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Sharon Hunter - September 2021

It’s My Funeral. Please Sing And Dance.

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In a recent article for the New York Times, contributor Adam Grant introduced us to something called collective effervescence. I loved this phrase the moment I read it. Describing a recent Foo Fighters concert at the re-opening of Madison Square Garden, Grant recounted how it felt when 15000 vaccinated people packed in for an event that was impossible the previous 18 months. With a heightened sense of joy at simply being able to gather together, the arena pulsed with good time vibes.

In his article Grant explains “collective effervescence is a concept coined in the early 20th century by the pioneering sociologist Émile Durkheim to describe the sense of energy and harmony people feel when they come together in a group around a shared purpose”. It’s no surprise that Grant found the feeling at Madison Square Gardens on that June evening – concerts are a great place to bring it on. People sway in rhythm with complete strangers as they belt out the vocals to favorite songs. When the lead singer points the microphone, and the crowd takes on the song as their own, there is a moment of shared elation. That’s collective effervescence.

But what of funerals? This is also a place where people gather together around a shared purpose. Amidst the sorrow and grief, is this a place where a sense of harmony and connection can be found? While nobody would anticipate effervescence exactly, there is certainly a lot to be said for enjoying a feeling of bonded togetherness when we need it the most.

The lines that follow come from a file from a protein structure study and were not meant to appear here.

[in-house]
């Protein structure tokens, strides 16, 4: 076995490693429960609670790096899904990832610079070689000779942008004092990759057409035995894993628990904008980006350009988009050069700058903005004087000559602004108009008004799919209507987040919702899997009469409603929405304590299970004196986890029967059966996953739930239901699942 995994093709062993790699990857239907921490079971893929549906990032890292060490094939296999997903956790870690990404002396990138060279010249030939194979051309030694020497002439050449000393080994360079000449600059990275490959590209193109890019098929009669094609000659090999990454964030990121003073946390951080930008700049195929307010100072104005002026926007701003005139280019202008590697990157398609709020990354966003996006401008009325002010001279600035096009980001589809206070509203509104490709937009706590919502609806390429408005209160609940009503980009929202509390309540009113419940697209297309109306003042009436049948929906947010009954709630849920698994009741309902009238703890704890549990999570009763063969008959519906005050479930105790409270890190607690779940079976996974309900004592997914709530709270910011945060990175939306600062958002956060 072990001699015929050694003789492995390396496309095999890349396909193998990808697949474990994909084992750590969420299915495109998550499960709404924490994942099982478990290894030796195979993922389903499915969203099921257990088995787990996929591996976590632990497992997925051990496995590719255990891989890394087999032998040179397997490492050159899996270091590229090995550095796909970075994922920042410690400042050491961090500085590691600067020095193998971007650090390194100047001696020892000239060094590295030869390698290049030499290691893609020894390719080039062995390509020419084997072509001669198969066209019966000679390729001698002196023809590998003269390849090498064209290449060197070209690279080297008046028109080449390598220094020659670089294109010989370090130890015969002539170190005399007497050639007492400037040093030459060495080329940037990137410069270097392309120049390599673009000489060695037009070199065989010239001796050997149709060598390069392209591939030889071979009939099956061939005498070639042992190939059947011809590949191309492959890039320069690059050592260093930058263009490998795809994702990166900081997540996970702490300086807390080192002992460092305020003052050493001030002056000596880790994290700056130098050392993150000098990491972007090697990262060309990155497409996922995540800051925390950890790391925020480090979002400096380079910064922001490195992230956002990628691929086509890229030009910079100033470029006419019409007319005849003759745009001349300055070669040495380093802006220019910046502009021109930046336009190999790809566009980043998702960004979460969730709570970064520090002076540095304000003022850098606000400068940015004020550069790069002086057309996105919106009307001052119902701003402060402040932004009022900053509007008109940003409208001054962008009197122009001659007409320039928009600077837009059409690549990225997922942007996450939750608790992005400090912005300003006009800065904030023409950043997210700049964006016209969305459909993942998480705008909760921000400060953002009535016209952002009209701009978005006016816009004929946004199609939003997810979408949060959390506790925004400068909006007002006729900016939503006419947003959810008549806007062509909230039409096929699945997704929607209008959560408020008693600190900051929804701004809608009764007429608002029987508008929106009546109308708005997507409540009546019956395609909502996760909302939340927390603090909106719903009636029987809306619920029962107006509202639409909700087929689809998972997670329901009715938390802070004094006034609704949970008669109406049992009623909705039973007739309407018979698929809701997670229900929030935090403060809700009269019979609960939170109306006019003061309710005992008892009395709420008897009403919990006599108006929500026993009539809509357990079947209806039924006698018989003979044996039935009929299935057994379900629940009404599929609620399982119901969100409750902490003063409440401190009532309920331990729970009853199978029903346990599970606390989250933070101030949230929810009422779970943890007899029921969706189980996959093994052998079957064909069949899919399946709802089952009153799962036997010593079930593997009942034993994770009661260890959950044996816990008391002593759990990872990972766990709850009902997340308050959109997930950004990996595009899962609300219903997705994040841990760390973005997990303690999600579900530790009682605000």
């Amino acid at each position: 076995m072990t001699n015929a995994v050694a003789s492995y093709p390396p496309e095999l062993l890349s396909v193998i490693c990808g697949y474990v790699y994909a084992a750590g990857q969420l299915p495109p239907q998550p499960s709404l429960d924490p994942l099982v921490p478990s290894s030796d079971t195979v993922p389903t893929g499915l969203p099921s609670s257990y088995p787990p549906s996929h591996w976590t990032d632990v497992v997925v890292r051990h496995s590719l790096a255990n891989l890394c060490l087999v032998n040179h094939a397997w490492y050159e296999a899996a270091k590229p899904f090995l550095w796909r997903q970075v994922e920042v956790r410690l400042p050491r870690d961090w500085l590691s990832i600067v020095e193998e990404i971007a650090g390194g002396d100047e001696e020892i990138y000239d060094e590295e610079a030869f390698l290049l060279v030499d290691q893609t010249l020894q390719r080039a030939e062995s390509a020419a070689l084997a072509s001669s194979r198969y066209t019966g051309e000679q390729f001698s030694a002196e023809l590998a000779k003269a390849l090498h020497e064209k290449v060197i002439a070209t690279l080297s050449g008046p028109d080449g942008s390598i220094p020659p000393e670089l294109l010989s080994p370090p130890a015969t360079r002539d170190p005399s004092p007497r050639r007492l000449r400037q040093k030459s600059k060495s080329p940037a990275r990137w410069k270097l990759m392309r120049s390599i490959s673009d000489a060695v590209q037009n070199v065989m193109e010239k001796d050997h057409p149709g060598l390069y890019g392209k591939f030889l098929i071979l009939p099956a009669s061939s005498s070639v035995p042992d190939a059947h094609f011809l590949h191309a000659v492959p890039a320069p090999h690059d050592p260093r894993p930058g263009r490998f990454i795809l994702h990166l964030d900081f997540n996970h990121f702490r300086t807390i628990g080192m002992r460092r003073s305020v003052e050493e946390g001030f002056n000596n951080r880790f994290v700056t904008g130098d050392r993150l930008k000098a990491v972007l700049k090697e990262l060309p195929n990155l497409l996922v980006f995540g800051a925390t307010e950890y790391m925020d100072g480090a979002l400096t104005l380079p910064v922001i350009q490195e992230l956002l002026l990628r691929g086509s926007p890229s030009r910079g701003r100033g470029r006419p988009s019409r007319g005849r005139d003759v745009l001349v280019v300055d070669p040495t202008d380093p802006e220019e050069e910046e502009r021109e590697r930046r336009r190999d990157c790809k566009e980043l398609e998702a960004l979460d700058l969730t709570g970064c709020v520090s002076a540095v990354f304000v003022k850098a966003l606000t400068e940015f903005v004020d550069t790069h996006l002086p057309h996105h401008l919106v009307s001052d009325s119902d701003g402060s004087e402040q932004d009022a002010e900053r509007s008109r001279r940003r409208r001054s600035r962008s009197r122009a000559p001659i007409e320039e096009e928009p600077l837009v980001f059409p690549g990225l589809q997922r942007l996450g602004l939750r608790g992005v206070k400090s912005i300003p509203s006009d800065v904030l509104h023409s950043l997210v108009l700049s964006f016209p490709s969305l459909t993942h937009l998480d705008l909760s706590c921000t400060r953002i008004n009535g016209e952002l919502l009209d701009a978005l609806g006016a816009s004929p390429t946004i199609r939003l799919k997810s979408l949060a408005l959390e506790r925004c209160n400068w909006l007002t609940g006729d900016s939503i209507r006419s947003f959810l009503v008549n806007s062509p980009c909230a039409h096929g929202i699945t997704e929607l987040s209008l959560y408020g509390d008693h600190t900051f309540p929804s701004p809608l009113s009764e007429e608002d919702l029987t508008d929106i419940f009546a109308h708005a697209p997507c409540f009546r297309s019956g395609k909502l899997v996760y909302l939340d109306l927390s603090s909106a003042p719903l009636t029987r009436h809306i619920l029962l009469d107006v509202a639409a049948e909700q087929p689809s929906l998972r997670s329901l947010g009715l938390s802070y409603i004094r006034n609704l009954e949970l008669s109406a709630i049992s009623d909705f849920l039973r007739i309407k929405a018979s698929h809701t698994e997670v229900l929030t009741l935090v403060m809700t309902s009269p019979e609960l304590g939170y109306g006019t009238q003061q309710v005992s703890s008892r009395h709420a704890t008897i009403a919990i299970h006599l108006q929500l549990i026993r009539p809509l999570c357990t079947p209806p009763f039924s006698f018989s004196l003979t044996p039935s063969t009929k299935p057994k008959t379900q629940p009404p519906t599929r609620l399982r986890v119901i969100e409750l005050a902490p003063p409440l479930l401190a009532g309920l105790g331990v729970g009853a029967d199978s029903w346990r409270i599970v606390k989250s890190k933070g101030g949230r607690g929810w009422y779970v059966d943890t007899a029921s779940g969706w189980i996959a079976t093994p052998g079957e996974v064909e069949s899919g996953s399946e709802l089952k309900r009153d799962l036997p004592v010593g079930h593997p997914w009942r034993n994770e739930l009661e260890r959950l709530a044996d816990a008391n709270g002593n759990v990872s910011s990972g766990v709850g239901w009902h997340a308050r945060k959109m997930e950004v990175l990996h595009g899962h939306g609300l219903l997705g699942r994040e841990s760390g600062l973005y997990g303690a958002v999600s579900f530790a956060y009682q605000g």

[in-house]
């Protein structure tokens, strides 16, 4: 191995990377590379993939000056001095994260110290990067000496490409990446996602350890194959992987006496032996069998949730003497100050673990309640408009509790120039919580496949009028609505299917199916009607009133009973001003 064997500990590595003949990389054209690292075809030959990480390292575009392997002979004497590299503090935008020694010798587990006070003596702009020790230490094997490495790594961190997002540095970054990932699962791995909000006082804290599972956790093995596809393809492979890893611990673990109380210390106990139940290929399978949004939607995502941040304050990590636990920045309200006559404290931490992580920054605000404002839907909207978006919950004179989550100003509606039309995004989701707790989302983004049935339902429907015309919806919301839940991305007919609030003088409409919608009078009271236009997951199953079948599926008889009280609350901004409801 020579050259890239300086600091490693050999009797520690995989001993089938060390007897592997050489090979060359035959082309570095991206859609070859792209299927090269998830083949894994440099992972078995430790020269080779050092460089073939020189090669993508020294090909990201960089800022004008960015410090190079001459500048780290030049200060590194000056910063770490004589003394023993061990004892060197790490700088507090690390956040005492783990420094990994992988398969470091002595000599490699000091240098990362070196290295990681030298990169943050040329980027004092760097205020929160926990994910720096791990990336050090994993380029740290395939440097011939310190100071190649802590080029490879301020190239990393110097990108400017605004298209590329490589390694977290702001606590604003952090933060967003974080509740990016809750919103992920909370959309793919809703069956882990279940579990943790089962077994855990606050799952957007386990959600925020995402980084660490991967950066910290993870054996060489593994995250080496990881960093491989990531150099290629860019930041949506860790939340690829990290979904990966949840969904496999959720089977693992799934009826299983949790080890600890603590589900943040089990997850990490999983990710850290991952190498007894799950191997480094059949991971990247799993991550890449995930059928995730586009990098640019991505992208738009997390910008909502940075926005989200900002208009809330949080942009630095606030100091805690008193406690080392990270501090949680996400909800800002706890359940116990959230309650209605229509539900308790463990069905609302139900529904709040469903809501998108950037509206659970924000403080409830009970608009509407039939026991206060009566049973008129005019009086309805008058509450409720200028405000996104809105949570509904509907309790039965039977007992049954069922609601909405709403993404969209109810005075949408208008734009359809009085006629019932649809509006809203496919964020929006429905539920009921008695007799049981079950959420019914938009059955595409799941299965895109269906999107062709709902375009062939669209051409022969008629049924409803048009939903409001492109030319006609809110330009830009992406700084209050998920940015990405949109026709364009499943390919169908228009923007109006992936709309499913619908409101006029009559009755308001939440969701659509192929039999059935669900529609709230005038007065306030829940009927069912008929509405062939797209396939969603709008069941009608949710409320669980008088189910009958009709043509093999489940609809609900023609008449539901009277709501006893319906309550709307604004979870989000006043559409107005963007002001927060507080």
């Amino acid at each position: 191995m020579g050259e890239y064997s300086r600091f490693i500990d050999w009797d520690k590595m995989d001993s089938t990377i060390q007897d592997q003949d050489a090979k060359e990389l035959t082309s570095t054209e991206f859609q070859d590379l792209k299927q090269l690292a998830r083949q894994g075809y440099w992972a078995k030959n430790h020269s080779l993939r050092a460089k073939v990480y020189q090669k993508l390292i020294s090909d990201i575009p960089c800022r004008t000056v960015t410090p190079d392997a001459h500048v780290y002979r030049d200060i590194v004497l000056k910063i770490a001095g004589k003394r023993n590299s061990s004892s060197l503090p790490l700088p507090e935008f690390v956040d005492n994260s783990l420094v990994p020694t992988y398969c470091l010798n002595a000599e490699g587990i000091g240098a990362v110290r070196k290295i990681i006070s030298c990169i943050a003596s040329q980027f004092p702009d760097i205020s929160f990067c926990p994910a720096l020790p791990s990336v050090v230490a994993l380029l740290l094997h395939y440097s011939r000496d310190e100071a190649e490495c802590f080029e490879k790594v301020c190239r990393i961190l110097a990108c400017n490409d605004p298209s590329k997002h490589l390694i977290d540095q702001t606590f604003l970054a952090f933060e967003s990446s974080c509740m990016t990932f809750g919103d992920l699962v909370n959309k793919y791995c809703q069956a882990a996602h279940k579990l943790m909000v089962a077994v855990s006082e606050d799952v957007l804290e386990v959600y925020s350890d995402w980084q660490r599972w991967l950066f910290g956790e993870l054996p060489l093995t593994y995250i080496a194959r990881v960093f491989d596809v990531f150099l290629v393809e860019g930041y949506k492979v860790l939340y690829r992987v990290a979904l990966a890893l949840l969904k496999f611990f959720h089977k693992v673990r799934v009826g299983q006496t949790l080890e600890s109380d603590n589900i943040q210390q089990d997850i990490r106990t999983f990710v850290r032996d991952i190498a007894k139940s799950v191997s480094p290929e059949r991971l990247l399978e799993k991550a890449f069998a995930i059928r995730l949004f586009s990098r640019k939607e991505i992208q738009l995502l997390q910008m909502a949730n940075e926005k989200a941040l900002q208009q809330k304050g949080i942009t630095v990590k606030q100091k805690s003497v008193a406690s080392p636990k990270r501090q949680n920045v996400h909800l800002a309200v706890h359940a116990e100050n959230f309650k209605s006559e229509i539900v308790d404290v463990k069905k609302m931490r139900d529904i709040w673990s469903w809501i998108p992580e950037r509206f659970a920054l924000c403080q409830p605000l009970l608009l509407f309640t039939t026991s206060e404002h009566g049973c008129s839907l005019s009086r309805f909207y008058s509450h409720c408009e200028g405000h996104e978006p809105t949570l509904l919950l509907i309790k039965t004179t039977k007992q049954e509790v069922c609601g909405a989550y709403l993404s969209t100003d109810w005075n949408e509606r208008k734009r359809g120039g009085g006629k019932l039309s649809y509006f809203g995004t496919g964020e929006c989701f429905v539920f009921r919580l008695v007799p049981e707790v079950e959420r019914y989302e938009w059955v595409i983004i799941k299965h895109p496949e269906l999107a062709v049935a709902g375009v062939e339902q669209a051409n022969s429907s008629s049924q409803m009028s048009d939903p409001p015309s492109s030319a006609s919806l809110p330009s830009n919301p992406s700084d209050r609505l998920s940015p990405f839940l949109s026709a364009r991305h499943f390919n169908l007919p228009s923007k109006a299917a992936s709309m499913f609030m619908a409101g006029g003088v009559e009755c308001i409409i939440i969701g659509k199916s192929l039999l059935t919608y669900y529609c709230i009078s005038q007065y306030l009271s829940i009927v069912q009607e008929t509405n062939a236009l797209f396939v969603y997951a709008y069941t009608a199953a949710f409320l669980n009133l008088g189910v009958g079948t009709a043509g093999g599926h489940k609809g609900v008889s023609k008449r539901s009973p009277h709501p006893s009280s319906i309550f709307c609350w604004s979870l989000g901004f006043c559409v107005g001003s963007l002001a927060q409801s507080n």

I’m a big fan of using music as a vehicle to create these moments. Something special happens when we sing together, our voices raised, giving it our all. If you strive for something akin to collective effervescence at a memorial or funeral service, best not leave it to chance. Here are my tips for ensuring the music lift things from ordinary to exceptional.

What to avoid:

  1. Songs that are hard to sing in a key that people can’t manage. It robs people of confidence and their effort becomes tentative.
  2. Songs that only a handful of people will know. Too few voices mean you end up with something thin and weak, the opposite of what you’re striving for.

How to make it work:

  1. Select a song that isn’t too tricky that lots of people will know, particularly once they have the words to guide them.
  2. Have someone with a great voice take the lead, ideally with a microphone. The reason we sing loud and proud at concerts is we are singing along with someone else. Alternatively, have the original coming through a speaker somewhere.

"Something special happens when we sing together, our voices raised, giving it our all."

Great Goodbyes co-founder Jude Mannion is aiming for full on collective effervescence at her funeral. She will settle for nothing less.

When eventually the time comes, as it does to us all, Jude wants people to dance. Irreverent and with little regard for how things ought to be done, you’d be foolish to think this is idle musing on Jude’s part; there is a detailed plan in place.

Jude will have ensured people enjoy good whiskey and wine to loosen up any reluctant legs, and we will have laughed and cried at many crazy stories. We’ll be well primed. When the call to dance comes, addictive music video the The Git Up by Blanco Brown will play on a big screen. We will link arms, and with no small degree of awkwardness endeavor to follow the dance being demonstrated.

Before long, our inhibitions will drop away and we will find our groove with the catchy two step. With sorrow for our loss, gratitude for our memories and lifted by being joined together, we will be dancing for our friend. Collective effervescence – exactly what Jude is planning for.

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